The Liberian Minister of Gender, Children and Social Protection announced last week that she wants FGM banned in her country. According to a story released by the Liberian Daily Observer, Minister Julia Duncan Cassell said her Ministry will soon submit an Act to the National Legislature of that country to criminalize female genital mutilation/cutting. Also included in the Act are traditional practices associated with domestic violence in Liberia.
This announcement comes just days after a United Nations report called on the Liberian government to abolish any cultural or traditional practices that violate human rights. Such practices, according to the report, include female genital mutilation, forced initiation into secret societies, witchcraft accusations, trials by ordeal and ritualistic killings.
The United Nations High Commissioner for Human Rights, Zeid Ra’ad Al Hussein said, “Liberia’s human rights obligations must take precedence over any local practices considered to be ‘cultural’ or ‘traditional’ where such practices are incompatible with human rights principles.”
Only a week ago, the Gambian Parliament passed their bill banning FGM in that West African country. Liberia is one of the West African countries that have continued the practice of female genital mutilation/cutting for more than a century. The practice of FGM is part of the traditional rite of passage to womanhood.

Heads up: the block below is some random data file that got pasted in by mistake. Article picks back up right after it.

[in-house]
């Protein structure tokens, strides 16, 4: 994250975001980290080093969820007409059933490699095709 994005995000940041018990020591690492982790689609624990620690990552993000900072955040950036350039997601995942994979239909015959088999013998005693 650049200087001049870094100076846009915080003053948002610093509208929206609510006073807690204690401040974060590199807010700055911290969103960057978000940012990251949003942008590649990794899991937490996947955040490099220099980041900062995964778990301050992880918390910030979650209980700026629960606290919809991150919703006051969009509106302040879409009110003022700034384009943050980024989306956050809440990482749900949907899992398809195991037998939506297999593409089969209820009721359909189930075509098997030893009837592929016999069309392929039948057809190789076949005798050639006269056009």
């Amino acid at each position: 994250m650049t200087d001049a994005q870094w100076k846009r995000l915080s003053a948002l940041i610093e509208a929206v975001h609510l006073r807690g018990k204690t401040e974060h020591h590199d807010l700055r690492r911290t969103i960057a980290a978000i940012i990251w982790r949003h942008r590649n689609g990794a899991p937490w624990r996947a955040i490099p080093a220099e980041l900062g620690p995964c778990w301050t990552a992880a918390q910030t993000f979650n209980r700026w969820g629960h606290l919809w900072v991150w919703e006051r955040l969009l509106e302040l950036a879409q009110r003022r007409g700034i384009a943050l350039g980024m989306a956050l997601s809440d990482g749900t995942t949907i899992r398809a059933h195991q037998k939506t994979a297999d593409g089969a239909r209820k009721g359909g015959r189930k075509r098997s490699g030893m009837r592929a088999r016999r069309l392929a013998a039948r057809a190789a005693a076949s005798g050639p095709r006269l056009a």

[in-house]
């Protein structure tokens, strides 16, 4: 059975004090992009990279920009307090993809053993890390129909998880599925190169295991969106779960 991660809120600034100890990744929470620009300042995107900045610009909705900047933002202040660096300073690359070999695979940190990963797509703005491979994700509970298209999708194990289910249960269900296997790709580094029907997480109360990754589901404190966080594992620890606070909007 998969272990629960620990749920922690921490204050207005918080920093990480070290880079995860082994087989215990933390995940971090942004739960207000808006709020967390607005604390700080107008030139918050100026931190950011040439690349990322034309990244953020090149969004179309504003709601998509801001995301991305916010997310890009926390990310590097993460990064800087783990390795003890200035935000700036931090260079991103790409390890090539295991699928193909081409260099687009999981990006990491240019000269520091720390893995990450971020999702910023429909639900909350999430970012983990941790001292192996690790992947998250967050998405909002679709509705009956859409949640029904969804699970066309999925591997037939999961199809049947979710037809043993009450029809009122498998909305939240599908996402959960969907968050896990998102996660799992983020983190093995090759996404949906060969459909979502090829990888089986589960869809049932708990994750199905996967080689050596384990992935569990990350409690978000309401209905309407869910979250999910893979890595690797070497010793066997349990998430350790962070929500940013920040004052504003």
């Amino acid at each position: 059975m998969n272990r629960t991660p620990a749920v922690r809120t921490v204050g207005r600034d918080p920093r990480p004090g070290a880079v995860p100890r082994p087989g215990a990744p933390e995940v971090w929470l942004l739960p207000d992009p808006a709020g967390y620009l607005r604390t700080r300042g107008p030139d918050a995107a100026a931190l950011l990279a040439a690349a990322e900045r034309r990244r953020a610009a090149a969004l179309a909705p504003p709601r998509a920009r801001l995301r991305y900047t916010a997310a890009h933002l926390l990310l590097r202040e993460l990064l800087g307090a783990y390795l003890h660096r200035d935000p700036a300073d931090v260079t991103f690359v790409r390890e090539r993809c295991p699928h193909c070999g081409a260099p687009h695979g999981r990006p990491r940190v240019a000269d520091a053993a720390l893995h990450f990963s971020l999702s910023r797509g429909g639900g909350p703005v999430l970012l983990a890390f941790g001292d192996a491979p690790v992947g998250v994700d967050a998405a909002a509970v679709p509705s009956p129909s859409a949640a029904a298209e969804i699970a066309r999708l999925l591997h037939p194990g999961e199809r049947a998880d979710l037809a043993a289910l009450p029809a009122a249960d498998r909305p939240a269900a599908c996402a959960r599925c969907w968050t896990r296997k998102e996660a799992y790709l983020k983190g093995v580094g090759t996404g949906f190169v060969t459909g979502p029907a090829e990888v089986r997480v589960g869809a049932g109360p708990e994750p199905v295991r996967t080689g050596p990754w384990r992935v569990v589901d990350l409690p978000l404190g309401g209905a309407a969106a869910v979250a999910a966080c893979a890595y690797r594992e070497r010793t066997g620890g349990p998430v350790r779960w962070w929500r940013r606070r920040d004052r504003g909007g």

According to the Daily Observer, the Minister said that if the Act is passed into law, FGM will be criminalized, especially when it involves a girl or woman who does not consent to the practice being done to her. The Minister also said that her Ministry realizes that FGM and domestic violence have taken on many forms, and those acts are now considered serious social evils and crimes against innocent victims of society. It is hoped that violators of the law, if passed will not use the excuse that the girls consent to being cut or mutilated.
The Act which is currently before the Liberian Legislature is said to be supported by the Liberian President, Ellen Johnson Sirleaf. In her message to the U.N. General Assembly last September, the Liberian President made a commitment to banning gender violence, including FGM in her country. It is commendable to see that President Johnson Sirleaf is keeping her commitment in that regard.